A charity race in the form of an Alleycat where the checkpoints are grocery stores. Racers are given a map to the stores and a list of items to choose from to buy. You get a map at the start line. After the ReadySetGO! Ride fastfastfast to the stores, buy the items, keep the receipts, race to the finish line.
When/where is it?
Sunday, Nov 18th. 3pm. Bandemer Park. Check out the flyer.
How long is it?
Depends on your navigational skills. About 15-20 miles, depending on your route. The fastest riders will finish it in about 60 minutes, but there'll be enough time to finish while there's still daylight even if it takes twice as long.
Wait... I need to bring/spend money?
Yes, it's a charity event. *Giving*... important enough to be part of the title. There's 6 checkpoints or so, and the items on the list are $1-3 each. Racers have the option to choose what they want to give, but have to visit each store. Plan to bring at least $10-15, and if it's in singles it'll probably get you through the checkout lane quicker (it's sort of a race, ya know?).
Who's getting the the food?
Food Gatherers. They'll be picking up the food at the finish line and it'll go into their warehouse/distribution - community kitchen, needy families, etc.
What if it's really cold that day?
Bundle up. Might be chilly-ish, but forecast is for slightly sunny/cloudy, but no rain. Regardless, Cranksgiving is going to happen, rain, shine, snow, swarm of locusts... and if you ride hard, you'll be self-warming anyway, right?
Are there prizes?
Yup. Lots of giveaways in different categories, but also working on something extra-cool for the Cranksgiving Alleycat over-acheivers. Remember, the name of the game here is food-raising, on a bike, and extra-quick - so more food faster means better shinier prize.
I'm not a bike racer - why should I even show up?
It's not about the fastest person. The point is the food drive. Sure, there'll be prizes for "fastest ___", but there's prizes in other categories too. There'll be a time bonus for extra food brought, so even if you're not the first across the finish line, you could still beat out the fast riders on points alone. Besides, while there will be plenty of fast boys and girls on skinny-tire mean machines, there's some "navigational opportunities" for those with robust wheels to take shortcuts over chunky "roads" that will cut a couple miles off the route.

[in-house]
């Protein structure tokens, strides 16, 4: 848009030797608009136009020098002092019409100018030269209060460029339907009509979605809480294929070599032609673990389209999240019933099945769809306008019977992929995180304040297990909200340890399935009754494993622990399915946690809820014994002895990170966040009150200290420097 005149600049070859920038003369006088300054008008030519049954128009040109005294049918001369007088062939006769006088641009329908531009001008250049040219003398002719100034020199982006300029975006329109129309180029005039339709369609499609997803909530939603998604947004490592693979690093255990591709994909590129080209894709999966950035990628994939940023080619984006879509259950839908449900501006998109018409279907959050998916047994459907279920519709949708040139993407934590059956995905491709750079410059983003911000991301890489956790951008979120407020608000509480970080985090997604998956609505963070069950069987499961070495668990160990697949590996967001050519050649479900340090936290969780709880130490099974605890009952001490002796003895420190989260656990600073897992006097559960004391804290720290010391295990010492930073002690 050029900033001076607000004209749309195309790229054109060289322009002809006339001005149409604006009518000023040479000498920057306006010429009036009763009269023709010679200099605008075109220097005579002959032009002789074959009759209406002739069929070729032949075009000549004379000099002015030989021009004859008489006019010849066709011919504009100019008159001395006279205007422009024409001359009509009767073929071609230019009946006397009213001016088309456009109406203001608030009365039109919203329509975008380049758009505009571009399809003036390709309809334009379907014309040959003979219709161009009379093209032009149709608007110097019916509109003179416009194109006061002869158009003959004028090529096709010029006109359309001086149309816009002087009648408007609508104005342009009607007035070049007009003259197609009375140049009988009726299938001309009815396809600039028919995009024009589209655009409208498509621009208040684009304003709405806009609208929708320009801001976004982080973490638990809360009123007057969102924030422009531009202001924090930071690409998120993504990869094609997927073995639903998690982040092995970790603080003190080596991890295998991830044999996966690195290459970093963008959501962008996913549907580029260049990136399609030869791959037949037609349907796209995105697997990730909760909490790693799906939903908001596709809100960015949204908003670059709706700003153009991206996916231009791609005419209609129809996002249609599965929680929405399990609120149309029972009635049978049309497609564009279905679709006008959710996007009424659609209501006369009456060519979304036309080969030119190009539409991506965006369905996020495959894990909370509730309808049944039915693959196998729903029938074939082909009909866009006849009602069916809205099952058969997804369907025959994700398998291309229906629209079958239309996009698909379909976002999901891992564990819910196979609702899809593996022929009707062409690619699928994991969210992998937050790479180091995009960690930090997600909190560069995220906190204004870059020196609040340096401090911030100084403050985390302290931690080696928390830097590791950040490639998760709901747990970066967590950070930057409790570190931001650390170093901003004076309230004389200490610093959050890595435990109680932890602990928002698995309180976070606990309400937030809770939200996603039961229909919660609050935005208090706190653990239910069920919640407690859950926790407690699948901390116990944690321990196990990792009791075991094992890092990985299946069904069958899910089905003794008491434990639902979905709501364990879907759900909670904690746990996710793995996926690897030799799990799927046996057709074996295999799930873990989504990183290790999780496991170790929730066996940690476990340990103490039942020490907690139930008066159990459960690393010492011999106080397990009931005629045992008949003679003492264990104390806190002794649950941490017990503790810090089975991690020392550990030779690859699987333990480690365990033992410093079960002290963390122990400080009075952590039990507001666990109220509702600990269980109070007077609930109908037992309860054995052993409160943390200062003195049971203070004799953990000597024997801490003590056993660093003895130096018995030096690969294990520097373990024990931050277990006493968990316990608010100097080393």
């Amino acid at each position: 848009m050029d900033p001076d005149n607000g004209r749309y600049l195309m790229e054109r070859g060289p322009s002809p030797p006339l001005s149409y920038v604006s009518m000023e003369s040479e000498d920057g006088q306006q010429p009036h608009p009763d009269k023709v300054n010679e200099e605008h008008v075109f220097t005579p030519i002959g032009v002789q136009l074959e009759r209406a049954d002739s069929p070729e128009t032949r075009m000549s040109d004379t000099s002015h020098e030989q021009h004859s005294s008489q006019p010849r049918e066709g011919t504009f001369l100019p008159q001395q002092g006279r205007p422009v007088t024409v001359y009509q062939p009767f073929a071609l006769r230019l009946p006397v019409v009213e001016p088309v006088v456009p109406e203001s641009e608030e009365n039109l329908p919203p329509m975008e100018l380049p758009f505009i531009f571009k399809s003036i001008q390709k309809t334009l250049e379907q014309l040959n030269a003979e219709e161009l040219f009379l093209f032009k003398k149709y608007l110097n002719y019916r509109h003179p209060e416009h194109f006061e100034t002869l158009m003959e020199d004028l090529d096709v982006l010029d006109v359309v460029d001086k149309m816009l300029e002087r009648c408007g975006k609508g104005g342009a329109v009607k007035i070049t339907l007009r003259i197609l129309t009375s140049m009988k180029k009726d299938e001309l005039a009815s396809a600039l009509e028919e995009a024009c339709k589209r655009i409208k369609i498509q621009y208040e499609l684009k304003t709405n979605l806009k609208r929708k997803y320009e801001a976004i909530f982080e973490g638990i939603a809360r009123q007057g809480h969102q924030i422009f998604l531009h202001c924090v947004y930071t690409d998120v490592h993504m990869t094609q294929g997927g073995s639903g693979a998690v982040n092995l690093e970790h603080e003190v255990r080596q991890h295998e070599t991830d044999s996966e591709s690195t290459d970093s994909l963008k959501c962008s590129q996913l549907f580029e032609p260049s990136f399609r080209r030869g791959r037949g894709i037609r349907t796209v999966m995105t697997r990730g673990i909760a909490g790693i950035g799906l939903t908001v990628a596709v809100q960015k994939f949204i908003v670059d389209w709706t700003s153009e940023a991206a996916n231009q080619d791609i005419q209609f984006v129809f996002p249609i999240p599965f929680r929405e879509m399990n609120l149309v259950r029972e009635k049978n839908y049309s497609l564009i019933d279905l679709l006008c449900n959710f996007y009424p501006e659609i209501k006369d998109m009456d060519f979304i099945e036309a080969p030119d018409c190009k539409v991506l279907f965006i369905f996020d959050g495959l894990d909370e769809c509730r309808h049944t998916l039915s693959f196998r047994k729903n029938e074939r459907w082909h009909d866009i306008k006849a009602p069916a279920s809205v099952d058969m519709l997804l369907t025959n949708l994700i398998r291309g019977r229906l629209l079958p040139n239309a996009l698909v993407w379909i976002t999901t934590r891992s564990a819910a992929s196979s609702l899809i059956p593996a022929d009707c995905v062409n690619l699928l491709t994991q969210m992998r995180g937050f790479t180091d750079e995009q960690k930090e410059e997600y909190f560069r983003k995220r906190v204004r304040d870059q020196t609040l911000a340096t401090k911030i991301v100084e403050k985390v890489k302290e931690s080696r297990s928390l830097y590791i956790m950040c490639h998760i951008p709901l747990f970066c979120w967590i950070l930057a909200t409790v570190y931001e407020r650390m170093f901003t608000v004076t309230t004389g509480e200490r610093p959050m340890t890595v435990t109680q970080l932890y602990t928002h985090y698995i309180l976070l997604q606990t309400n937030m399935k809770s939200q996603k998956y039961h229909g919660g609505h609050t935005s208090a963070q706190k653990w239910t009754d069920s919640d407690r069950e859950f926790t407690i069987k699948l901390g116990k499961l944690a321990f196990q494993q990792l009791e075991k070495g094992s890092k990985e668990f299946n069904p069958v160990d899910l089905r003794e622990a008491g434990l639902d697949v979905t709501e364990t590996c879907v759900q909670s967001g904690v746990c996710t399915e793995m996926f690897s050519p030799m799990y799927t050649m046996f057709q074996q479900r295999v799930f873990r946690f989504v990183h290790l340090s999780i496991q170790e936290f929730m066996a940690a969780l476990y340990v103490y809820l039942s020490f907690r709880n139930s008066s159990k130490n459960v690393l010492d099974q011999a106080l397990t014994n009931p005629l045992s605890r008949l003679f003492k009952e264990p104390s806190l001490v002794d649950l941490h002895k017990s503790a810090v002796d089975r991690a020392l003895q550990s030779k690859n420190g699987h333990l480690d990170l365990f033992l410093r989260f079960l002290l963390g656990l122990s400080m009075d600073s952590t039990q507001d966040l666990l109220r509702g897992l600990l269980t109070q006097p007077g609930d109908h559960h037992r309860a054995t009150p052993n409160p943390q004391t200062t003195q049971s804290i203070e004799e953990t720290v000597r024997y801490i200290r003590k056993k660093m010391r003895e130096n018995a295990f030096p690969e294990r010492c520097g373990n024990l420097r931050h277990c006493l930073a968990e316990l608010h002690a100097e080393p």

What kind of bike is appropriate for this?
All of 'em. Everyone and everybike welcome. If it matters to you, the route is on streets/paths/sidewalks and not grass (unless you really want to), so keep that in mind.
What if I'm coming from out of town?
Well... you rock. We're glad you're coming out and will be glad to see you. Since we're thinking of you, the course has a start/finish at the same park, so if you're coming a long distance, you won't have to search for your car afterwards. And there might just be a prize for "first out-of-towner across the finish line" too.
Speaking of afterwards... so what happens at the finish line? Well, we wouldn't leave you hanging, that wouldn't be very nice. You get to the finish with your goods, drop them off, potentially win a prize, hang out, socialize, story-swap "I caught a turkey this big", hang around a fire to warm the outsides, have a warm beverage to warm the insides...
Dude - don't you know it's 'cross season? Is this going to be a UCI/USAC sanctioned race?
Uhh........ no. Heck no. But yes, we're aware that there's a cyclocross race on the 18th. You 'crossers should come anyway afterwards to show how fast you are when there's no grass or mud involved. Besides, all the races at Munson Park on Sunday will be over by 1:00 (ok, maybe not the podium photo-op after the Men's 1/2 race, but whatever). We'll set up some barriers and a run-up or two for the cyclocross devotees if they simply can't live without them - let us know if that's the case. Everyone else can ride the regular course though.